The Artist

I am an art quilter exploring stories starting with a photograph.

Vintage images, family albums and camera phone snapshots documenting my life are my primary subject matter.  Every art quilt I make has a rich subtext - a hidden story.

Creating allows me, as an artist; to think deeply about my life and celebrate the joy I find everyday

Artist

My process starts with a digital image. I use photo manipulation software to enhance or create a new composition. The digital file is sent to a commercial fabric printer. When the fabric arrives in my studio, I use a variety of  materials including dyes, pigment sticks and paints directly on the cloth.  As I quilt through the cloth, batting and backing; I am  drawing with thread to create a rich and visually exciting  work of art.

Margaret Abramshe was born in Honolulu Hawaii in 1959 to family of academics. She studied for her BFA at the University of Colorado at Boulder, received a degree in Art Education from Florida International University and a Master’s in Fine Art from the University of Northern Colorado. She spent her career as public school educator, a mentor teacher, wrote numerous grants and was part of district wide curriculum writing teams in Jefferson County Colorado.

Since retiring, Margaret has devoted her time to being studio artist working as an art quilter.  In the past three years Margaret’s art quilts have been included in numerous local, national and international shows.

Recent Posts

Taking a Second Look

Taking a second look at a failed project can spark new inspiration.

After a project is complete and I send it out for to a several calls for entry. If the work is rejected I evaluate. Something about that completed project did not work. When I look critically at my own work I look at three areas.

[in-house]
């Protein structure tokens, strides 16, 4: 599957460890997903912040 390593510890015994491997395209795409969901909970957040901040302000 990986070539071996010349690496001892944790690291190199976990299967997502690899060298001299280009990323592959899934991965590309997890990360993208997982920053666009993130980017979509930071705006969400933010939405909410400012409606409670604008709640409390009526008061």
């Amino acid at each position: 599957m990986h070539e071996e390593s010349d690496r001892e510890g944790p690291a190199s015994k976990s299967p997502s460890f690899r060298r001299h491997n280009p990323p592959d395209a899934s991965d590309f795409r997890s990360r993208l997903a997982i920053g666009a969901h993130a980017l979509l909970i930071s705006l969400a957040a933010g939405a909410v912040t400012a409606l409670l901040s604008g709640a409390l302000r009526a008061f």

1. It could have been that my skills were not up to the challenge.
  2. Maybe the composition missed the mark.
  3. The quality of the digital image may have missed the mark.

Frustration-Quote

I must admit, I am used to rejection. Not being included in shows is part of the process of getting better at what I do. Taking the time to evaluate the reasons a particular submission was not included in an exhibition is a source of inspiration.

 “How can I reimagine this project?”

 

When I select an image to work with, I am telling a story through my work. I can talk about my work at length by the time I am done. I have a number of completed projects that failed technically or compositionally, but the story is still engaging. One of these failed stories was “Tom and Jim”.

The quilt began with a picture taken of my father, James King Lowers and his brother, Thomas Houston Lowers; posing at the side of their home in Victor Colorado. I have a couple of these photographs taken with the brothers in a costume. This picture is of them dressed up as soldiers. At the time they were mesmerized by Teddy Roosevelt’s “Rough Riders”. Despite guns at the ready, they look nothing but cute.

Since the photo is over a hundred years old it is not a “high quality” image. There are scratches. It is a little fuzzy and the sepia print makes for a low contrast image. In my first attempt working with the image, I scanned it as a high resolution. I didn’t improve the image before adding  a series of overlays*.